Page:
EVERETT — Over the past year the “Me Too” movement has swept across the United States and beyond, highlighting women’s issues, particularly regarding sexual harassment in the workplace.
There’s another type of “Me Too” movement also happening in Everett, and this one involves women playing a sport that’s traditionally been reserved for men.
The Everett Reign women’s tackle football team is in the midst of its sixth season, and the Reign are showing that women and girls can enjoy the rough and tumble of the gridiron just as much as their male counterparts.
“Football has become part of my DNA,” said LeAnn Layman, an accounting specialist from Marysville and the team’s All-American center. “It consumes me. It’s the one place I get to just be me. I’m not mom, I’m not co-worker, I’m not boss, trainer, sister, mother, whatever. I get to be just me. I get to put my helmet and gear on and nobody knows me as anything but an athlete.”
The Reign, founded by Lakewood High School alum Billy Russo, play in the second of three tiers of the Women’s Football Alliance, a league that includes 64 teams across the nation. Everett, which plays its home games at Goddard Stadium and Everett Memorial Stadium and has its home games streamed live online by STSPN, is 3-1 heading into Saturday’s home game against the Tacoma Trauma and well on its way to qualifying for the playoffs for a third straight season.
“I think this might be the most talented team I’ve ever played on,” said running back/linebacker Nikki Pelham, a daycare owner from Everett who spent three years playing for the Seattle Majestics before moving to the Reign the past four seasons. “You can feel there’s a little bit of a buzz that’s different from years past, where we know we’re good.”
The Reign’s roster consists of 34 players primarily from Snohomish and Skagit counties, with a handful from beyond. The players, who come from all walks of life, gather three times during the week for practices and film sessions, with games taking place on Saturdays.
Now in their sixth season, the Reign have been around long enough where they have experienced veterans to lead them. Among those are the team’s four returning All-Americans: Layman (a five-time All-American), quarterback Michele Walsh, receiver Noor Shankman and linebacker Kayc Cornist. All four were second-team American Conference selections last year.
Layman and fullback/defensive tackle Brandy Wride have been with the team from the beginning, and they’ve seen the team grow by leaps and bounds over that time. The players have gained experience, and the team has attracted younger players and better athletes.
“It’s changed a lot,” Wride, a medical assistant from Marysville, said. “Our first year it was like a bunch of older, out-of-shape women struggling to play, and there were a lot of injuries. Now we have a great range of ages and athletic ability, so it’s really improved a lot.”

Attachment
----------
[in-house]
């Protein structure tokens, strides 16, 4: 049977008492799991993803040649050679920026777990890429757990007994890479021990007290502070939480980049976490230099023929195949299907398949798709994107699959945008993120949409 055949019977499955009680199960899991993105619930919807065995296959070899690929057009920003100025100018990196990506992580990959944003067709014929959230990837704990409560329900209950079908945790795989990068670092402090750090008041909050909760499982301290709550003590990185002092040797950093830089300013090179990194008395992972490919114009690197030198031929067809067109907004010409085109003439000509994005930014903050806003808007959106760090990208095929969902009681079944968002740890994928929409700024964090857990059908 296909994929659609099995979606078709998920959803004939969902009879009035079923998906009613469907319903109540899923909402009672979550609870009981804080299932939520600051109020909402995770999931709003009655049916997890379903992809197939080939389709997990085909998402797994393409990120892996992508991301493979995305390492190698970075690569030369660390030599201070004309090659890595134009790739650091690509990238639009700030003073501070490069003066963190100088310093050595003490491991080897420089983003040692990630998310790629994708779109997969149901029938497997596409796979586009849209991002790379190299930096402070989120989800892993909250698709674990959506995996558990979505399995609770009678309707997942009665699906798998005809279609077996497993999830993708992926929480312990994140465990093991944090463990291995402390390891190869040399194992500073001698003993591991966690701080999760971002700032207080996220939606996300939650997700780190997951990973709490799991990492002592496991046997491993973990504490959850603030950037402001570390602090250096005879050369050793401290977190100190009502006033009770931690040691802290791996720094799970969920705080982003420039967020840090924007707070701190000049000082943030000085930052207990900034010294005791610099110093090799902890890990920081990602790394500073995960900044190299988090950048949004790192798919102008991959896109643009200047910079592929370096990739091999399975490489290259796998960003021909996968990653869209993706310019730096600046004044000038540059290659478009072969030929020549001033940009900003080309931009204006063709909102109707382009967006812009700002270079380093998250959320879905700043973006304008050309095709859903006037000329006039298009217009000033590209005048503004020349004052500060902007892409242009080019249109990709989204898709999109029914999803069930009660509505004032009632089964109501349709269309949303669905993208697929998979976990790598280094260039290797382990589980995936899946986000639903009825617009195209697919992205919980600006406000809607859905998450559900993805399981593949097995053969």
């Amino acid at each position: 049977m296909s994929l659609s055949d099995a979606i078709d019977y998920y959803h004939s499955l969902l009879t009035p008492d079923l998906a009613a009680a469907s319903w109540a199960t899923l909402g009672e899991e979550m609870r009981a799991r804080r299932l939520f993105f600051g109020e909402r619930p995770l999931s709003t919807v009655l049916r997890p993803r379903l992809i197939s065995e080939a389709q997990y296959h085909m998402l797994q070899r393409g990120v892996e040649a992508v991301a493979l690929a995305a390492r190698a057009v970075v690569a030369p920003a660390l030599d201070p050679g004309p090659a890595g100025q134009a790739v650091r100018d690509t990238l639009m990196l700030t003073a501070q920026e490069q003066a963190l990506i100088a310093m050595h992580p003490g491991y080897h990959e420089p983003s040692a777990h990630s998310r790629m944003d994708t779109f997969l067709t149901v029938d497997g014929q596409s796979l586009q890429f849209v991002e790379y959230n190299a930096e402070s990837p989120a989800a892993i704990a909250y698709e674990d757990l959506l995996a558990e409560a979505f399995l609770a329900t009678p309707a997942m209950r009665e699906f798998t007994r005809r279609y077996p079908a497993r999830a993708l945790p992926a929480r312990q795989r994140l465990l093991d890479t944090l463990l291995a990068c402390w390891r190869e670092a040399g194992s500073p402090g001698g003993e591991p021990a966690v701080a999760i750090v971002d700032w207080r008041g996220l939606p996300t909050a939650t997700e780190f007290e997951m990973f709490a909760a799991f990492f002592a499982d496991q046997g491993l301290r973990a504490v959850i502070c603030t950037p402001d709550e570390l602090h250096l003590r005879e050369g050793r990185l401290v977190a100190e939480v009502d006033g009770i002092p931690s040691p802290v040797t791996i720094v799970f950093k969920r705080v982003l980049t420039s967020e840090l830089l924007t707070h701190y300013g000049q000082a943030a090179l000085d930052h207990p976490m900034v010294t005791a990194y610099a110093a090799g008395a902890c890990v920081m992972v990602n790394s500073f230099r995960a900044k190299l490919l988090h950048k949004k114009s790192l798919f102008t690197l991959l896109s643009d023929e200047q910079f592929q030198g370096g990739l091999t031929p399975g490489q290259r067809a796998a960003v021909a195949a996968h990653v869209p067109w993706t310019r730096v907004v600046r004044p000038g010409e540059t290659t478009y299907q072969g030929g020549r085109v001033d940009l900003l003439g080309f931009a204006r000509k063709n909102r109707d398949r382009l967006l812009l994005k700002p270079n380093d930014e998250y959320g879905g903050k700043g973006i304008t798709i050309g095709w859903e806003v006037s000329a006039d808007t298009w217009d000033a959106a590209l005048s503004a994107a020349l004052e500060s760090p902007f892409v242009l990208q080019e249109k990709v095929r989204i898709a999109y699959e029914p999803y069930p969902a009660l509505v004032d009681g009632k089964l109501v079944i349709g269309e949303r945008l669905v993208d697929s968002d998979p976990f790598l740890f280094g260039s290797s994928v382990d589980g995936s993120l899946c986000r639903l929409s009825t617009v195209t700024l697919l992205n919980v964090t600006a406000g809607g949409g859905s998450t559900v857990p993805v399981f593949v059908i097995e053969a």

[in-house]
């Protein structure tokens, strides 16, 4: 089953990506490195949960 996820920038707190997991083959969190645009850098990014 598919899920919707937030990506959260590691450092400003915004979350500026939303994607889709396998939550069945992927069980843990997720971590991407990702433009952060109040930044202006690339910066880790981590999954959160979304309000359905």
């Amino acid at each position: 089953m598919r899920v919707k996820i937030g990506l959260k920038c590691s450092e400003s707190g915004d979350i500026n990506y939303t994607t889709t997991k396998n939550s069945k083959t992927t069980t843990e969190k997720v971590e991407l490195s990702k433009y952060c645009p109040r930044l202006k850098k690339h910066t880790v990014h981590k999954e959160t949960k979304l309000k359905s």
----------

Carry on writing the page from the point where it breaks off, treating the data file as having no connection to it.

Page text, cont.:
Russo said Everett is something of an anomaly in the WFA. Most teams rely primarily on rushing offenses, but behind Walsh the Reign pass the ball as often as they run it.
“Running seems to be the way a lot of teams go, they put a lot of big girls back there and just let them try to truck people over,” said Everett resident Walsh, who’s an analyst at Boeing. “But we like to pass and kind of spread it out. Our line has gotten a lot better and we actually have veteran receivers now, so I’m really excited about that.”
The Reign are part of a movement that’s seen female involvement in football increase. Jen Welter became the NFL’s first female assistant coach when she spent time as a linebackers coach for the Arizona Cardinals in 2015, while former WFA player Katie Sowers is a current offensive assistant coach with the San Francisco 49ers. Women have become more involved at the executive level of the NFL as well, with Sam Rapoport being hired as director of football development to help address gender inclusion in the sport at all levels.
Evidence of the changing attitudes towards women and girls playing football can be seen through the younger players on Everett’s roster. Defensive end/tight end Shania Holland of Marysville started playing on boys youth teams when she was 11 years old and continued for five years before joining the Reign. And linebacker/fullback Chanel Siva of Mount Vernon, who’s 16, turned down playing on her high school’s JV team to play for Everett.
And Everett’s players recognize they’re doing their part to blaze the trail for women and girls in football.
“I think we’re breaking ground,” said Shankman, who’s a behavioral case manager in Bellingham. “There’s been some little girls at our games who come up and talk to us and they’re excited because they didn’t know this was an opportunity for them. Five years ago I didn’t know this was a thing. Now it is, and you’re seeing football for girls grow at a pretty drastic rate. There’s more and more girls playing high school football, there’s some middle school-aged girls teams popping up around the U.S., which wasn’t around when I was in middle school. That’s cool to see.”
But while the Reign may be blazing a trail for in women in football, they’re just like any other athletes in any other sport: They want to win. The WFA Championships take place July 26-29 in Atlanta, and after being eliminated in the first round of the playoffs the past two years Everett has loftier ambitions this year.
“The goal is definitely Atlanta,” said Cornist, who lives in Lake Stevens and works for an auto dealership. “That’s the championship and that’s what we’re shooting for.”
If you have an idea for a community sports story, email Nick Patterson at firstname.lastname@example.org.